New Test in Canada for assessment of software inventions patentability

/ / New Test in Canada for assessment of software inventions patentability

A new test has been adopted by the Intellectual Property Institute of Canada (IPIC) which was suggested before the Canadian Federal Court. The recent judgment in Benjamin Moore & Cp v. Canada (AG) has urged the patent examiners to use this new framework while assessing inventions for patentability when computer-implemented. This new three-part test is meant to clarify and ease the assessment of the patentability of inventions which are computer-implemented ensuring that no unfair denial is made towards the status of patenting.

This all started when Benjamin Moore led to filing an appeal against the refusal of his 2 patent applications by the Intellectual Property Office of Canada. His invention was a method with computer assistance with a choice of paint colours depending on a person’s mood and emotions. This was refused due to findings by the CIPO that these applications were more abstract and not related to a patentable subject matter. The dismissal was based on the approach of “problem-solution” and application of “mere scientific principle or abstract theorem”.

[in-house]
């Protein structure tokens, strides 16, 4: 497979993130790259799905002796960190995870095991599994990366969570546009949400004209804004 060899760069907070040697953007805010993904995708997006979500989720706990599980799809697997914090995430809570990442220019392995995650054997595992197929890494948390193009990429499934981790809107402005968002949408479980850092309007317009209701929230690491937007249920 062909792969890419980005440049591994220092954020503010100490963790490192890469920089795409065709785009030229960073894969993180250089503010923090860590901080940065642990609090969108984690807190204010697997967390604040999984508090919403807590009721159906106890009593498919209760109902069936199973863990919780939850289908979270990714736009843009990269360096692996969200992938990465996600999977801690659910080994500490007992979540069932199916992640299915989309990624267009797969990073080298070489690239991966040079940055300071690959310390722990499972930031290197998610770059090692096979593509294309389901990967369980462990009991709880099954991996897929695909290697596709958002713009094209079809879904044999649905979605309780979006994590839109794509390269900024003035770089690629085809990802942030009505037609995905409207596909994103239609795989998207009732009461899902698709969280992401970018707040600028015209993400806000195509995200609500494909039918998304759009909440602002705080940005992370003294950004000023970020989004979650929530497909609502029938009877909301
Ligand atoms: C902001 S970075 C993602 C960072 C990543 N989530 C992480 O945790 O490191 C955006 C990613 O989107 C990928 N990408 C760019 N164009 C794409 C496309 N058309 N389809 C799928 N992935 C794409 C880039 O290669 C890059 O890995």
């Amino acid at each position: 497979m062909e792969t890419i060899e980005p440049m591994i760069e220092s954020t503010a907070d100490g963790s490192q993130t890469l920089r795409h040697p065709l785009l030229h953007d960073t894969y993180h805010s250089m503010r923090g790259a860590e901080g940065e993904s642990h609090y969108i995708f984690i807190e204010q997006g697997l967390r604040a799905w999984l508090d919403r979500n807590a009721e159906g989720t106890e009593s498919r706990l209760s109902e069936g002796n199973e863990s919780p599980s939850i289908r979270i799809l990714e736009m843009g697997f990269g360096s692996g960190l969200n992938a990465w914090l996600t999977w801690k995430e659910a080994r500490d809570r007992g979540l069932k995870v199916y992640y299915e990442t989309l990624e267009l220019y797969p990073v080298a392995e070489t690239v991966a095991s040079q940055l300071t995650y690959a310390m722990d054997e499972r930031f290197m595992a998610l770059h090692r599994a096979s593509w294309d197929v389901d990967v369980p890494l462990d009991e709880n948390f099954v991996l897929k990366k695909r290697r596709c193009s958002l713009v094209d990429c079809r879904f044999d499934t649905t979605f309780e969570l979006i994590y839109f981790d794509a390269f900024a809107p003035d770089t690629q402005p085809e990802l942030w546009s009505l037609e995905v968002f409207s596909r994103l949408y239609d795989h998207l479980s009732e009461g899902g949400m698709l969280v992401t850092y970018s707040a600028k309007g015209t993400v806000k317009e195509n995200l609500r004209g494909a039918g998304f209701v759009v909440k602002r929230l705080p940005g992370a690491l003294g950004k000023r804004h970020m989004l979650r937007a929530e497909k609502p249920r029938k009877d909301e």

While the appeal proceedings were going on, all sides agreed to the fact that CIPO was in an error and the case should be given for reconsideration. The IPIC also confuted that the court should provide clear-cut and straightforward guidelines to the CIPO as to how to assess these cases of subject-matter patentability for computer-implemented inventions. Hence, instead of the “problem-solution” approach, the IPIC  found a three-part test which would be applicable while reconsidering the Benjamin Moore case. These are –

  1. To understand the claim, reasonably.
  2. To question themselves if the claim entirely consists of just a scientific principle or abstract theorem or if the claim has a practical application which engages a scientific principle or abstract theorem.
  3. If the claim has a practical application, to assess the claim for the patentability criteria : statutory categories, judicial exclusions, novelty, obviousness, and utility.





This article has been authored by Deeksha Agarwal during her internship with MikeLegal


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